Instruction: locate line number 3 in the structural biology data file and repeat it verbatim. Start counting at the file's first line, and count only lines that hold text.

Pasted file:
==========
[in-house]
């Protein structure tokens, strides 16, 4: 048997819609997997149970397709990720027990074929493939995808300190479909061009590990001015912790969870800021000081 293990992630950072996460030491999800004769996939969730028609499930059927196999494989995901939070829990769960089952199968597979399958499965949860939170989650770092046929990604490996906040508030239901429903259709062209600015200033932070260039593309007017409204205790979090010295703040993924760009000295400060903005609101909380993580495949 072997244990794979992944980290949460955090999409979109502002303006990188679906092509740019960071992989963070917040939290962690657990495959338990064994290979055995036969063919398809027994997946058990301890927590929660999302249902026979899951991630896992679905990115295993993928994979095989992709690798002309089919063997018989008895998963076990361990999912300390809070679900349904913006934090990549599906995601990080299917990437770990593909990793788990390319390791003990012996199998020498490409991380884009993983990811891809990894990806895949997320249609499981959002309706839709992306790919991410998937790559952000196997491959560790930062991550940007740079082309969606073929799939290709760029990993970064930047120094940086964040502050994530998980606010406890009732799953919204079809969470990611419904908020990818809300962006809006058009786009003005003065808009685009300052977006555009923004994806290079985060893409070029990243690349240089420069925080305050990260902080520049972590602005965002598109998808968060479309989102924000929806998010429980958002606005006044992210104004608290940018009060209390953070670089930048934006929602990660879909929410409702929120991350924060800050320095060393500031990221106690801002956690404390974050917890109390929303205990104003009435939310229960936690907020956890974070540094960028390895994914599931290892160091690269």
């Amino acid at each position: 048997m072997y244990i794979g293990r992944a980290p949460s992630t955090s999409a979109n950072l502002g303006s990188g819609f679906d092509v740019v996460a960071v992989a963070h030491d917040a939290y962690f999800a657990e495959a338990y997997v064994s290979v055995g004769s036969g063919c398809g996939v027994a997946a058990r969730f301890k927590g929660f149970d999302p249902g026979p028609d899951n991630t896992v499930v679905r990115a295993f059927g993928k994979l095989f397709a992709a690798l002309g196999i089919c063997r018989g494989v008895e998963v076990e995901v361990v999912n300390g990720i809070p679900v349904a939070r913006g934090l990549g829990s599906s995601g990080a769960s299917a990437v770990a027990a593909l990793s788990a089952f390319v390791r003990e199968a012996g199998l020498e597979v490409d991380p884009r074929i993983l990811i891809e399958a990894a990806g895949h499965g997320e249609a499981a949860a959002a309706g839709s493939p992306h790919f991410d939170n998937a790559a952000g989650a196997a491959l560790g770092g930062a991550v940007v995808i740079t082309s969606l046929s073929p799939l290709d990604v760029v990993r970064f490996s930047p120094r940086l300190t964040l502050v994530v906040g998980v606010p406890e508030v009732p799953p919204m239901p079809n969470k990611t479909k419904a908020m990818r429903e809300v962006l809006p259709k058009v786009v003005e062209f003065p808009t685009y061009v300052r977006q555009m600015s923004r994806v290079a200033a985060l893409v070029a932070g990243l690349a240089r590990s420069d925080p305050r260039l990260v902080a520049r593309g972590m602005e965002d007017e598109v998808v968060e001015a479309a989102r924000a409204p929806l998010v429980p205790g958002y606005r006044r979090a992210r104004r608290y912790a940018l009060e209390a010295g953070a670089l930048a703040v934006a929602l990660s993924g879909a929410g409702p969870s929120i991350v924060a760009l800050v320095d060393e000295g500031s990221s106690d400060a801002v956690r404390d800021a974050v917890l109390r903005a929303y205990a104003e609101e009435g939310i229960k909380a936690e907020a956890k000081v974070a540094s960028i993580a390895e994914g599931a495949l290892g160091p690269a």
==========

């Amino acid at each position: 048997m072997y244990i794979g293990r992944a980290p949460s992630t955090s999409a979109n950072l502002g303006s990188g819609f679906d092509v740019v996460a960071v992989a963070h030491d917040a939290y962690f999800a657990e495959a338990y997997v064994s290979v055995g004769s036969g063919c398809g996939v027994a997946a058990r969730f301890k927590g929660f149970d999302p249902g026979p028609d899951n991630t896992v499930v679905r990115a295993f059927g993928k994979l095989f397709a992709a690798l002309g196999i089919c063997r018989g494989v008895e998963v076990e995901v361990v999912n300390g990720i809070p679900v349904a939070r913006g934090l990549g829990s599906s995601g990080a769960s299917a990437v770990a027990a593909l990793s788990a089952f390319v390791r003990e199968a012996g199998l020498e597979v490409d991380p884009r074929i993983l990811i891809e399958a990894a990806g895949h499965g997320e249609a499981a949860a959002a309706g839709s493939p992306h790919f991410d939170n998937a790559a952000g989650a196997a491959l560790g770092g930062a991550v940007v995808i740079t082309s969606l046929s073929p799939l290709d990604v760029v990993r970064f490996s930047p120094r940086l300190t964040l502050v994530v906040g998980v606010p406890e508030v009732p799953p919204m239901p079809n969470k990611t479909k419904a908020m990818r429903e809300v962006l809006p259709k058009v786009v003005e062209f003065p808009t685009y061009v300052r977006q555009m600015s923004r994806v290079a200033a985060l893409v070029a932070g990243l690349a240089r590990s420069d925080p305050r260039l990260v902080a520049r593309g972590m602005e965002d007017e598109v998808v968060e001015a479309a989102r924000a409204p929806l998010v429980p205790g958002y606005r006044r979090a992210r104004r608290y912790a940018l009060e209390a010295g953070a670089l930048a703040v934006a929602l990660s993924g879909a929410g409702p969870s929120i991350v924060a760009l800050v320095d060393e000295g500031s990221s106690d400060a801002v956690r404390d800021a974050v917890l109390r903005a929303y205990a104003e609101e009435g939310i229960k909380a936690e907020a956890k000081v974070a540094s960028i993580a390895e994914g599931a495949l290892g160091p690269a």